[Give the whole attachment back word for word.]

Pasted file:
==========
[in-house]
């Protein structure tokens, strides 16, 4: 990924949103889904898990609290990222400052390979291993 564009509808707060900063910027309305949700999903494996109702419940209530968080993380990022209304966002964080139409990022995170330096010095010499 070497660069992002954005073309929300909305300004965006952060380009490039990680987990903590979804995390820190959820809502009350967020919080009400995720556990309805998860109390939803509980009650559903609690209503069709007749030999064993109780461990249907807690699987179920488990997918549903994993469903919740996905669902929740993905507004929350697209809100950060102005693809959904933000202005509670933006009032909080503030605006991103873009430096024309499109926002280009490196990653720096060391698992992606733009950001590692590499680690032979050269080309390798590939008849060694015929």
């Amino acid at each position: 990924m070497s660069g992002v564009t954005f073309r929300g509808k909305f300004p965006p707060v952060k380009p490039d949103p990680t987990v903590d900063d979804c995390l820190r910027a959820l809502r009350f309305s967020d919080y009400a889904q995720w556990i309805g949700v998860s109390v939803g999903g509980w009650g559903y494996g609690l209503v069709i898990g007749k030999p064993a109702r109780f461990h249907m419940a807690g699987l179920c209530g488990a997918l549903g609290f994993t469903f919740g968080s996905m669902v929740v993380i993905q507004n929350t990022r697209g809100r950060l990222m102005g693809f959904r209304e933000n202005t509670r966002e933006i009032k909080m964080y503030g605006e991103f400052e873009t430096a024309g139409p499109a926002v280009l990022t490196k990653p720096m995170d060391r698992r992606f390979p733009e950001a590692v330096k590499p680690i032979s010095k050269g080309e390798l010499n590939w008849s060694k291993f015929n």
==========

[in-house]
């Protein structure tokens, strides 16, 4: 990924949103889904898990609290990222400052390979291993 564009509808707060900063910027309305949700999903494996109702419940209530968080993380990022209304966002964080139409990022995170330096010095010499 070497660069992002954005073309929300909305300004965006952060380009490039990680987990903590979804995390820190959820809502009350967020919080009400995720556990309805998860109390939803509980009650559903609690209503069709007749030999064993109780461990249907807690699987179920488990997918549903994993469903919740996905669902929740993905507004929350697209809100950060102005693809959904933000202005509670933006009032909080503030605006991103873009430096024309499109926002280009490196990653720096060391698992992606733009950001590692590499680690032979050269080309390798590939008849060694015929």
């Amino acid at each position: 990924m070497s660069g992002v564009t954005f073309r929300g509808k909305f300004p965006p707060v952060k380009p490039d949103p990680t987990v903590d900063d979804c995390l820190r910027a959820l809502r009350f309305s967020d919080y009400a889904q995720w556990i309805g949700v998860s109390v939803g999903g509980w009650g559903y494996g609690l209503v069709i898990g007749k030999p064993a109702r109780f461990h249907m419940a807690g699987l179920c209530g488990a997918l549903g609290f994993t469903f919740g968080s996905m669902v929740v993380i993905q507004n929350t990022r697209g809100r950060l990222m102005g693809f959904r209304e933000n202005t509670r966002e933006i009032k909080m964080y503030g605006e991103f400052e873009t430096a024309g139409p499109a926002v280009l990022t490196k990653p720096m995170d060391r698992r992606f390979p733009e950001a590692v330096k590499p680690i032979s010095k050269g080309e390798l010499n590939w008849s060694k291993f015929n």